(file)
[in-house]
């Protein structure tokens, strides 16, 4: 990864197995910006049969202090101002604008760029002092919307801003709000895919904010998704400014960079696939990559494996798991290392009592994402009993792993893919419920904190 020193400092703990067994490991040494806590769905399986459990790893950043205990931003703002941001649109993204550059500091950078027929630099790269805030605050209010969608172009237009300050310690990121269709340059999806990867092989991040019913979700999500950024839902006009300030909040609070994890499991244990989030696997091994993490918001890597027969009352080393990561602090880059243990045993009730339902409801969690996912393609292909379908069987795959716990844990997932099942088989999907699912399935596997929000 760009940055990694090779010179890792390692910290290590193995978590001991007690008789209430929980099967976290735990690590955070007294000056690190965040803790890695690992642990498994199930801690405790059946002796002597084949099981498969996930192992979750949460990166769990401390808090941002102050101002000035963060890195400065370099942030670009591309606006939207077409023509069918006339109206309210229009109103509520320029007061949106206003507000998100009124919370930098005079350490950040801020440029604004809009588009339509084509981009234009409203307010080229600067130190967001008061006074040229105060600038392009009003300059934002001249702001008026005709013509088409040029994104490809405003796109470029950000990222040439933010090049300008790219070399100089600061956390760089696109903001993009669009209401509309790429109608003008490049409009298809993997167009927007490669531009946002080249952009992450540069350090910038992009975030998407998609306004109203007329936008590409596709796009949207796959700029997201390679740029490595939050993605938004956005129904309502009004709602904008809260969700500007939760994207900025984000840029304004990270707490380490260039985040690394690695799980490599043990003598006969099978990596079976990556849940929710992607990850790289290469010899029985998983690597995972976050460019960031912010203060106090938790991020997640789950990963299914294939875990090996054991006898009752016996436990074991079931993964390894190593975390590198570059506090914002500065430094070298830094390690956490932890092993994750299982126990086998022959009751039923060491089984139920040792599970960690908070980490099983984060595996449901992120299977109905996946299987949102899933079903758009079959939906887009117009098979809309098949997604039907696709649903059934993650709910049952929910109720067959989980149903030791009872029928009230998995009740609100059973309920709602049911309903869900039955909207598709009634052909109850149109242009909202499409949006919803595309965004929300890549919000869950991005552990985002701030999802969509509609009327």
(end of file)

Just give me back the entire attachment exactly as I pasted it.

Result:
[in-house]
């Protein structure tokens, strides 16, 4: 990864197995910006049969202090101002604008760029002092919307801003709000895919904010998704400014960079696939990559494996798991290392009592994402009993792993893919419920904190 020193400092703990067994490991040494806590769905399986459990790893950043205990931003703002941001649109993204550059500091950078027929630099790269805030605050209010969608172009237009300050310690990121269709340059999806990867092989991040019913979700999500950024839902006009300030909040609070994890499991244990989030696997091994993490918001890597027969009352080393990561602090880059243990045993009730339902409801969690996912393609292909379908069987795959716990844990997932099942088989999907699912399935596997929000 760009940055990694090779010179890792390692910290290590193995978590001991007690008789209430929980099967976290735990690590955070007294000056690190965040803790890695690992642990498994199930801690405790059946002796002597084949099981498969996930192992979750949460990166769990401390808090941002102050101002000035963060890195400065370099942030670009591309606006939207077409023509069918006339109206309210229009109103509520320029007061949106206003507000998100009124919370930098005079350490950040801020440029604004809009588009339509084509981009234009409203307010080229600067130190967001008061006074040229105060600038392009009003300059934002001249702001008026005709013509088409040029994104490809405003796109470029950000990222040439933010090049300008790219070399100089600061956390760089696109903001993009669009209401509309790429109608003008490049409009298809993997167009927007490669531009946002080249952009992450540069350090910038992009975030998407998609306004109203007329936008590409596709796009949207796959700029997201390679740029490595939050993605938004956005129904309502009004709602904008809260969700500007939760994207900025984000840029304004990270707490380490260039985040690394690695799980490599043990003598006969099978990596079976990556849940929710992607990850790289290469010899029985998983690597995972976050460019960031912010203060106090938790991020997640789950990963299914294939875990090996054991006898009752016996436990074991079931993964390894190593975390590198570059506090914002500065430094070298830094390690956490932890092993994750299982126990086998022959009751039923060491089984139920040792599970960690908070980490099983984060595996449901992120299977109905996946299987949102899933079903758009079959939906887009117009098979809309098949997604039907696709649903059934993650709910049952929910109720067959989980149903030791009872029928009230998995009740609100059973309920709602049911309903869900039955909207598709009634052909109850149109242009909202499409949006919803595309965004929300890549919000869950991005552990985002701030999802969509509609009327």